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Trends of Seroprevalence, Epidemiology and Clinical Presentation of HIV in North India: A Tertiary Care Hospital Based Study

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DOI: 10.4236/wja.2016.62008    1,660 Downloads   2,133 Views   Citations

ABSTRACT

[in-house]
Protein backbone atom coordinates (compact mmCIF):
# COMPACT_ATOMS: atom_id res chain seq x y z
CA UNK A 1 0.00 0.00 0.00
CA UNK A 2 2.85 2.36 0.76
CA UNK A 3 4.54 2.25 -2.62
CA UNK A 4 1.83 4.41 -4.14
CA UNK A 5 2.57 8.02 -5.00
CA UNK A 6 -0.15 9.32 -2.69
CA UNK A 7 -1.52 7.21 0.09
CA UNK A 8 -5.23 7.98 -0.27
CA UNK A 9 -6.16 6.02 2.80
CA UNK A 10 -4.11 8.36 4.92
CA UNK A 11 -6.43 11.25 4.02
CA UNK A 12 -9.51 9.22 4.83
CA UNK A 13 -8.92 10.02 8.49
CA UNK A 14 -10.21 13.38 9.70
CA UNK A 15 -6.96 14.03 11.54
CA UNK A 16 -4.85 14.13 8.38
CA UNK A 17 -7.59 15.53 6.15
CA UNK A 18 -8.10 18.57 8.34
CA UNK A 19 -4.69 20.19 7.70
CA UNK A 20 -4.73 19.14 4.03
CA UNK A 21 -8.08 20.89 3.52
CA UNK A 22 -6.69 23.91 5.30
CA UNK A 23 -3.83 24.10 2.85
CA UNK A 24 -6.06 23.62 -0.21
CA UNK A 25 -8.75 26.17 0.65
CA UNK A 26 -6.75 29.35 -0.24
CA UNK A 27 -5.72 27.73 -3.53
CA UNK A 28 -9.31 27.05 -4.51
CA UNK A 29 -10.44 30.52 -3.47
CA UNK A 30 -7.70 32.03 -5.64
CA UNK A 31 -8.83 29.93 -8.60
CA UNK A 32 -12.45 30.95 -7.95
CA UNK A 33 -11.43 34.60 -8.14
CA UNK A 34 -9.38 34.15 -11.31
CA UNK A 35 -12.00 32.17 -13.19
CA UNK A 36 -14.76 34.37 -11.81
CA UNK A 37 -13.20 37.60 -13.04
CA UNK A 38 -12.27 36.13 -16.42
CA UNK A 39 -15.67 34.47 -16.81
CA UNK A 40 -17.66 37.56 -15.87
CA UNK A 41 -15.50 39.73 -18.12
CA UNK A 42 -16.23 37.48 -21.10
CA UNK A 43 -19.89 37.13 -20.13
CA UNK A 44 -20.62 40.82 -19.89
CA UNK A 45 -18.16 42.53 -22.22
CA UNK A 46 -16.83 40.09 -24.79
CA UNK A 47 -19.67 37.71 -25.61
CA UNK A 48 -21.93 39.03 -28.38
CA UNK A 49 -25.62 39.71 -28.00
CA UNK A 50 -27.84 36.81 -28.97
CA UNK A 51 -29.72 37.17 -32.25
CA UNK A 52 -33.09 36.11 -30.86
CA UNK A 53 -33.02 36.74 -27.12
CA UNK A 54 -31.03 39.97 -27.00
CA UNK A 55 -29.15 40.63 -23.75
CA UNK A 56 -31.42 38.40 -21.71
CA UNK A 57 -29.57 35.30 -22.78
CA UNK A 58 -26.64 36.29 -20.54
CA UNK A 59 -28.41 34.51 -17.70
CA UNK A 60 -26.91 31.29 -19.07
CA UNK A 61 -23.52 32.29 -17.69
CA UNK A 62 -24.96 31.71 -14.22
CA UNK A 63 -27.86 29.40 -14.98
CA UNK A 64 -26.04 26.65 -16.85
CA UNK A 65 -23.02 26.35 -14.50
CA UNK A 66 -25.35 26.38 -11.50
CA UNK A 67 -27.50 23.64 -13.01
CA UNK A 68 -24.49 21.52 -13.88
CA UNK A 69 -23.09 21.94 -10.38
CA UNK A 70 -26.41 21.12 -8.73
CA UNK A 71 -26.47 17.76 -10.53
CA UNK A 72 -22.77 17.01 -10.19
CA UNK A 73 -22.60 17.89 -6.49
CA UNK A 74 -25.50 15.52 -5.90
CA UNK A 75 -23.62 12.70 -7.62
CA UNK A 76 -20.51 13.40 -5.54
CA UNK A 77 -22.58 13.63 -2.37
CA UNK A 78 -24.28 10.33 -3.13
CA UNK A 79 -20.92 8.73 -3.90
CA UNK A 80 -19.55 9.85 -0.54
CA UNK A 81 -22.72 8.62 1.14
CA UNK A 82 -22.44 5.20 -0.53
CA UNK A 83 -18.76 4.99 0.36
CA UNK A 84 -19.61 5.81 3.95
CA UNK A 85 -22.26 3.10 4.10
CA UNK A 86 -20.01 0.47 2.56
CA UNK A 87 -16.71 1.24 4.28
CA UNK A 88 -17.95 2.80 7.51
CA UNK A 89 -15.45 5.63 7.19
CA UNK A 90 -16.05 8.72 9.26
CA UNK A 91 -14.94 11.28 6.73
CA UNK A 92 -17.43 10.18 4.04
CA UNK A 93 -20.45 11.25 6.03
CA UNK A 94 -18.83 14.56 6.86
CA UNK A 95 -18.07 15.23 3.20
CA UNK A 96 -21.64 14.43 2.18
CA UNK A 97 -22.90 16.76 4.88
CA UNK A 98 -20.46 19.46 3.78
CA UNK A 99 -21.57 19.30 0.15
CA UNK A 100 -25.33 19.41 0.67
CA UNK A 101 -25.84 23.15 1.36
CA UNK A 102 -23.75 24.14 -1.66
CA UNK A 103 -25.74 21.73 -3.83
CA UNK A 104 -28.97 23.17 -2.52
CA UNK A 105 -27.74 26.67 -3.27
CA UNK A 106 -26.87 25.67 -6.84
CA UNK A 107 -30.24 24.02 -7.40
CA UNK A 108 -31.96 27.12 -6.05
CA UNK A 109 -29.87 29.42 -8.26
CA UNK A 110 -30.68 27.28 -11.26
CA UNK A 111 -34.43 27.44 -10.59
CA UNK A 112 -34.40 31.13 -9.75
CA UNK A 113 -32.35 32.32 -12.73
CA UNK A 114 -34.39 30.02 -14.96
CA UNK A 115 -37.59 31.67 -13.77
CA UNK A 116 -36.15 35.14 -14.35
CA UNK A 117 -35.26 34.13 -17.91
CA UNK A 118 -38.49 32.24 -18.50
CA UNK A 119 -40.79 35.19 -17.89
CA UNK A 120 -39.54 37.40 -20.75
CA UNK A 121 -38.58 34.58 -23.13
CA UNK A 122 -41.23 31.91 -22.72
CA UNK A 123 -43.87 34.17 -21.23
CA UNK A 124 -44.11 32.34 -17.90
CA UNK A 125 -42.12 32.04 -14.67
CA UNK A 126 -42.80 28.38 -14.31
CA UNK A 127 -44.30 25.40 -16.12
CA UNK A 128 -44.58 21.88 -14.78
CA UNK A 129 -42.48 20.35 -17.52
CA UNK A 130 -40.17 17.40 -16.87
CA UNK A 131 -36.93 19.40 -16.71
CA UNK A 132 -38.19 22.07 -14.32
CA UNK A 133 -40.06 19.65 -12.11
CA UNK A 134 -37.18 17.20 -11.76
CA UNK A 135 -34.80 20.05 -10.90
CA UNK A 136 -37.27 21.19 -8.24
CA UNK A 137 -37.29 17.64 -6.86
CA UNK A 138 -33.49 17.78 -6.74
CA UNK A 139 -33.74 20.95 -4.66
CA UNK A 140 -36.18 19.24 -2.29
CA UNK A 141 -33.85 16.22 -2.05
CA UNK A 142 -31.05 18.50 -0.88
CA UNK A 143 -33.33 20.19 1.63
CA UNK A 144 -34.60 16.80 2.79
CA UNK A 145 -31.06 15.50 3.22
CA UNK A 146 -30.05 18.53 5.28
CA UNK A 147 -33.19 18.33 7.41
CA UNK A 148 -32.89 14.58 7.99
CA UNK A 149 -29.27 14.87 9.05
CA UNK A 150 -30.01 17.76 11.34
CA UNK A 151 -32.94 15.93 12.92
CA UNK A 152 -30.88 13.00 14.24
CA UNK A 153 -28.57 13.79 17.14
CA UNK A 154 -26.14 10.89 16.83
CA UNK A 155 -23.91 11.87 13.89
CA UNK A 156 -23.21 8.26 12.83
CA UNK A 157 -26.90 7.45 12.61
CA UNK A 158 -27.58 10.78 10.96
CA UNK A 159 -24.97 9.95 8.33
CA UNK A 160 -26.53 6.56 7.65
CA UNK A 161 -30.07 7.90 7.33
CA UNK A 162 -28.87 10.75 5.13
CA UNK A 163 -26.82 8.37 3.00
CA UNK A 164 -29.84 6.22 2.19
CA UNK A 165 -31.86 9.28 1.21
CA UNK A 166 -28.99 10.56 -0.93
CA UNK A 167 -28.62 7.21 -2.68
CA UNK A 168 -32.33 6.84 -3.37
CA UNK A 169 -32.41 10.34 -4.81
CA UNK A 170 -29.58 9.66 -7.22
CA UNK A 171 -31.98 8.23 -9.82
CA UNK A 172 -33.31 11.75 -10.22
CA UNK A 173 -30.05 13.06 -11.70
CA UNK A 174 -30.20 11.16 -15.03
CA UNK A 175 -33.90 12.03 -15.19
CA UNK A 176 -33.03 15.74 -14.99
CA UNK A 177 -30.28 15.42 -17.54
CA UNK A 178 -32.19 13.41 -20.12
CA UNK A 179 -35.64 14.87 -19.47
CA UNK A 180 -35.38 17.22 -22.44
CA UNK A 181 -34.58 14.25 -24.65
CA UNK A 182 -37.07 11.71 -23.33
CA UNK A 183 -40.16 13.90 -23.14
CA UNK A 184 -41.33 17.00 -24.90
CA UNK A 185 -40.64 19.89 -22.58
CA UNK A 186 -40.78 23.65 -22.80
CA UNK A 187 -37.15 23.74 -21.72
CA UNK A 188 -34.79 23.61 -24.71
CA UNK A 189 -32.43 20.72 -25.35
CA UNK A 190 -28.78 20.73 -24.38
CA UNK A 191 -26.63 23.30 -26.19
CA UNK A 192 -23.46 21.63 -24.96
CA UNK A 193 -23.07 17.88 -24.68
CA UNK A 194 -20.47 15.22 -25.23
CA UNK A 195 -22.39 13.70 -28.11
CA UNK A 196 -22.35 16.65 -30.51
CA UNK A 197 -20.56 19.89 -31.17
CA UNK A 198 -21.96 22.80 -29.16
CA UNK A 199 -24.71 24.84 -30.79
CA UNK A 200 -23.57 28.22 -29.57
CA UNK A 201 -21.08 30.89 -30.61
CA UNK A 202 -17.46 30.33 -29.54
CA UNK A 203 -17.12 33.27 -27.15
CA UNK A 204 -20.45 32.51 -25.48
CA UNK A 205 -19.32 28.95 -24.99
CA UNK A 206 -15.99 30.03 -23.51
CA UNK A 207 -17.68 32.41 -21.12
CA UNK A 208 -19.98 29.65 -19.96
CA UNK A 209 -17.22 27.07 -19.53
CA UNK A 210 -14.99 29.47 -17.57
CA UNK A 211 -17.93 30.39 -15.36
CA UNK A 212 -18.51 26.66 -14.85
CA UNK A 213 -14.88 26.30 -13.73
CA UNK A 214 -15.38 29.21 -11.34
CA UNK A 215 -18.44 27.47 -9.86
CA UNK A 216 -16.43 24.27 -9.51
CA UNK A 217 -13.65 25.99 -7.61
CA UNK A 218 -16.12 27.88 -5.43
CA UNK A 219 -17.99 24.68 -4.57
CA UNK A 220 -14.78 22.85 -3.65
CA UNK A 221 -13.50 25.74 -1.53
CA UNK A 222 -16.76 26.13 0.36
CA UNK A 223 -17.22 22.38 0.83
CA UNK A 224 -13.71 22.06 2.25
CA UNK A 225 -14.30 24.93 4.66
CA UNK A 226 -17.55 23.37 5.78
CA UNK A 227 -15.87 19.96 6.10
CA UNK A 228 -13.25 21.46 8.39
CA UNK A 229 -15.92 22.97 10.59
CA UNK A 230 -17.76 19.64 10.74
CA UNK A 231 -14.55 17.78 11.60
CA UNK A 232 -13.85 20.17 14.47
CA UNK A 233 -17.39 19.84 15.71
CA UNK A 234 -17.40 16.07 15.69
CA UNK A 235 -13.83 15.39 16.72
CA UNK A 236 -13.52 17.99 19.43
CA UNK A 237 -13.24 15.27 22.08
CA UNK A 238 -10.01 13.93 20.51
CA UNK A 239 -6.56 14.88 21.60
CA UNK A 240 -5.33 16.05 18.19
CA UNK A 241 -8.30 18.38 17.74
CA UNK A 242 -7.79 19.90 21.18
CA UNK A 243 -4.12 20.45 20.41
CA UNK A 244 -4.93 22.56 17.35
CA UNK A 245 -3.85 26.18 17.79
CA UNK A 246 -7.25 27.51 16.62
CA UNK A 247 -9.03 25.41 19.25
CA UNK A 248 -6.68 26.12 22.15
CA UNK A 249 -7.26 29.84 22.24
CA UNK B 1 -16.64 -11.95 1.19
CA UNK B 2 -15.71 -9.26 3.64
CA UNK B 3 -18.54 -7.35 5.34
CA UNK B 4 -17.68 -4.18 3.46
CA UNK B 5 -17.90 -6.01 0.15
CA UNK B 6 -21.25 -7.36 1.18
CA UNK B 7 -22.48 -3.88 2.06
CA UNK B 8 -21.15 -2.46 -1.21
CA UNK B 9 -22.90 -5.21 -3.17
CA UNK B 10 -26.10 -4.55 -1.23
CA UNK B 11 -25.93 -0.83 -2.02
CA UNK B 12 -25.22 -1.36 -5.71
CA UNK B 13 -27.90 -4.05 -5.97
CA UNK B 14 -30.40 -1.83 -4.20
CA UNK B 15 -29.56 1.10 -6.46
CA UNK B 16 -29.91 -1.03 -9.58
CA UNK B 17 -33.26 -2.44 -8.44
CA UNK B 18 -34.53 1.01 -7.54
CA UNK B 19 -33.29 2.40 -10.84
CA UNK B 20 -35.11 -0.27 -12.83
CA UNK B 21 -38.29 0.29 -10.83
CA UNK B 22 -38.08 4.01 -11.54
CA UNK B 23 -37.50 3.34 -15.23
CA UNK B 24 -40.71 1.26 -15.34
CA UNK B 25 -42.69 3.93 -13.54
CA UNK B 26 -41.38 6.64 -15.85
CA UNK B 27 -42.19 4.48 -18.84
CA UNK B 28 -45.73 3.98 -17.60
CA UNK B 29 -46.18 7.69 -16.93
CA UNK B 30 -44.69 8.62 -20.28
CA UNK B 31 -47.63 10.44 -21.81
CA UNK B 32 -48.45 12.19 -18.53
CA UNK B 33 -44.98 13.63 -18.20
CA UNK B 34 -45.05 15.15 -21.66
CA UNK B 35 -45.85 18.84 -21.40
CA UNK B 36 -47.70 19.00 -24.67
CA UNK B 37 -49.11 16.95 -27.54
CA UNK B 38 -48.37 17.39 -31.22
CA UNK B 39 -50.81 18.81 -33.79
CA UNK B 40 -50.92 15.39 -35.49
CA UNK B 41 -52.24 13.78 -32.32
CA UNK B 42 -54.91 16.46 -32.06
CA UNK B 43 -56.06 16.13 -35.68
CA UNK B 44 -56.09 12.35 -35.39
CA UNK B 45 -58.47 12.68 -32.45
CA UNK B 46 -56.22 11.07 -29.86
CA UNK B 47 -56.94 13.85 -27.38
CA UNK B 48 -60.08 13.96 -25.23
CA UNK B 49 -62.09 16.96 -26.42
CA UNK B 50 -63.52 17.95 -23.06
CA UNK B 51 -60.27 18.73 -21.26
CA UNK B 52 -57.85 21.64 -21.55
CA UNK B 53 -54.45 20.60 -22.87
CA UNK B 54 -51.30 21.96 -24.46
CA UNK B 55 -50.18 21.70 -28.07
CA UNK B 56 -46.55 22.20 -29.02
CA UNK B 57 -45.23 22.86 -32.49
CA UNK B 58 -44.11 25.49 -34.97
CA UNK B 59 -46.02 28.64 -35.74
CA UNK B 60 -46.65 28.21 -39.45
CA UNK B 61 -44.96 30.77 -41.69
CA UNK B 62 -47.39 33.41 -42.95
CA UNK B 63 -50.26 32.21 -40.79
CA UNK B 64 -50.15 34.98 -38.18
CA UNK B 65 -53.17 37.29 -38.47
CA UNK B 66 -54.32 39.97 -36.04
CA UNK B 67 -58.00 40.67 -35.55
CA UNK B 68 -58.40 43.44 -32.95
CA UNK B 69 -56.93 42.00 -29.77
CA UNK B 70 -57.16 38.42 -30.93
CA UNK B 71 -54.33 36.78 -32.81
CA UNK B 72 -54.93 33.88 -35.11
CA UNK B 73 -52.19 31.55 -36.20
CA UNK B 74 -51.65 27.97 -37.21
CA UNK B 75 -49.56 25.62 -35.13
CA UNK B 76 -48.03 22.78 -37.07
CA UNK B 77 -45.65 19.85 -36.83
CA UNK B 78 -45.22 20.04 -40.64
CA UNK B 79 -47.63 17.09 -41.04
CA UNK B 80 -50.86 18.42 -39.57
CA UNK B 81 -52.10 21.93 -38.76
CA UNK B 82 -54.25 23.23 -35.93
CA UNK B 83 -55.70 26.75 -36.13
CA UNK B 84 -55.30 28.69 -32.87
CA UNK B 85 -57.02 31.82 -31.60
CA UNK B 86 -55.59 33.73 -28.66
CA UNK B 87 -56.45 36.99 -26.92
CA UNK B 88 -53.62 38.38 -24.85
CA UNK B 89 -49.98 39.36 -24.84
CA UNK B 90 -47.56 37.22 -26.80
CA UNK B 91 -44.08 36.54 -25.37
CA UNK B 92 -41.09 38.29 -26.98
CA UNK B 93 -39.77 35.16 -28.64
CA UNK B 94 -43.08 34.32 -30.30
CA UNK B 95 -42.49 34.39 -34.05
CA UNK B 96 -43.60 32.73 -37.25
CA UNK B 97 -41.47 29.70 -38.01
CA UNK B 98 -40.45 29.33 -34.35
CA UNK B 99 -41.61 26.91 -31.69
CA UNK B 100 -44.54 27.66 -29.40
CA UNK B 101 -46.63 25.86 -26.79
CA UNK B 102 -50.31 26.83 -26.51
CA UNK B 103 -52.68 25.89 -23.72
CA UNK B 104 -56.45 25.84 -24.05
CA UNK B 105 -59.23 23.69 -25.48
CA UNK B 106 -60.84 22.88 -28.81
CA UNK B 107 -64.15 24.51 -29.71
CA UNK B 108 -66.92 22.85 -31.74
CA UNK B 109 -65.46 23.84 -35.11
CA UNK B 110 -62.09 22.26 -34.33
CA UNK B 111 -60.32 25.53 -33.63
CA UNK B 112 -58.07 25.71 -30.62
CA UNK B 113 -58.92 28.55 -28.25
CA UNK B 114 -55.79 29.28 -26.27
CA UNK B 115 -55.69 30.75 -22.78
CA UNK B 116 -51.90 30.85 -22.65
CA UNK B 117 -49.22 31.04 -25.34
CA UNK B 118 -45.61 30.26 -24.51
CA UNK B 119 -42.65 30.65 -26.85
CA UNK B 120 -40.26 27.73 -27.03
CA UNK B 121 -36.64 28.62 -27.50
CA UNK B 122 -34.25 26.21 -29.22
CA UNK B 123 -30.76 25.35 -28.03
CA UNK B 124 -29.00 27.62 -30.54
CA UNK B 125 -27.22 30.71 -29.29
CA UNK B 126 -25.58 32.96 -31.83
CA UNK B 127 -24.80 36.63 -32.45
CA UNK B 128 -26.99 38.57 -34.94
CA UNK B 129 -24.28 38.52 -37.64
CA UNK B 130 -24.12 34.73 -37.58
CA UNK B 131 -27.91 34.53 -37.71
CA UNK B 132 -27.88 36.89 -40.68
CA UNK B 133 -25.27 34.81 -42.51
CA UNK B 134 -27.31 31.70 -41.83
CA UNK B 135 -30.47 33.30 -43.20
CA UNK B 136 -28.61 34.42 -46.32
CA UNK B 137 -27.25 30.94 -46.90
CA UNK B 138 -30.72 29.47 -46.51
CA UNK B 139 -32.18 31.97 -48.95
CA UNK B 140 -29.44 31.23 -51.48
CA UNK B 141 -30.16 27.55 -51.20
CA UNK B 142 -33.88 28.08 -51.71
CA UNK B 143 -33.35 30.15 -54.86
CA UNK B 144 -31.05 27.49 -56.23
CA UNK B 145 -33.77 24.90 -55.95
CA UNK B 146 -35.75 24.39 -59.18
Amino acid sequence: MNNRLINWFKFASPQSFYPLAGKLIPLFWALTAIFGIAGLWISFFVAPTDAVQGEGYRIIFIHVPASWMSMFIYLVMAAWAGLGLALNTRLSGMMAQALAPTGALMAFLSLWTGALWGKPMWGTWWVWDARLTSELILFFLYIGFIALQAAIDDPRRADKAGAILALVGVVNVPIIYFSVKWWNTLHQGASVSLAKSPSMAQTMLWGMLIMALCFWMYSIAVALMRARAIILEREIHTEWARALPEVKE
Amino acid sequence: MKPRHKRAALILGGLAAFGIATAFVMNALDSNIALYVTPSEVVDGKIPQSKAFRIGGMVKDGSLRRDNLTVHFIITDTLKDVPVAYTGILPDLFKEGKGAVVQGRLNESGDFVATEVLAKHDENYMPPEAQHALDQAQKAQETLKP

Introduction: HIV infection represents a major public health problem for both developing and developed countries as it has grown to global pandemic. Spectrum of clinical presentation of HIV can greatly vary with geopolitical, socioeconomic and cultural environment. Aims: The aim of this study was to estimate the prevalence, socio-demographic conditions, clinical presentations, opportunistic infections and the possible associated risk factors for acquiring HIV infection. Materials and Methods: An observational prospective study was conducted from January 2010 to December 2014 at our centre situated in north India. As per the strategy and policy prescribed by NACO, tests were performed on the serum samples. Results: Out of the total 35369 clients tested for HIV infection, 292 were found to be HIV-1 seropositive. Two HIV-2 cases were found among the studied population. The seroprevalence of HIV was found to be 0.83% (294/35369). Mean age of the study group was 30 ± 5.65 (range: 02 - 80) years. Overall positivity rates among attendees were found to be 0.97% (138/14098), 0.96% (35/3610), 0.82% (7/850), 0.78% (22/2810) and 0.65% (92/14001) in the years 2010, 2011, 2012, 2013 and 2014 respectively. Heterosexual route of transmission was the major route of infection in 78.2 % patients. At the time of presentation, it was observed that Tuberculosis (14.9%) was the most common opportunistic infection. Conclusion: The study shows that there is a decreasing trend in the HIV prevalence in North India. However, the number of HIV cases is still significant and suggests the need for focused prevention efforts in high-risk groups.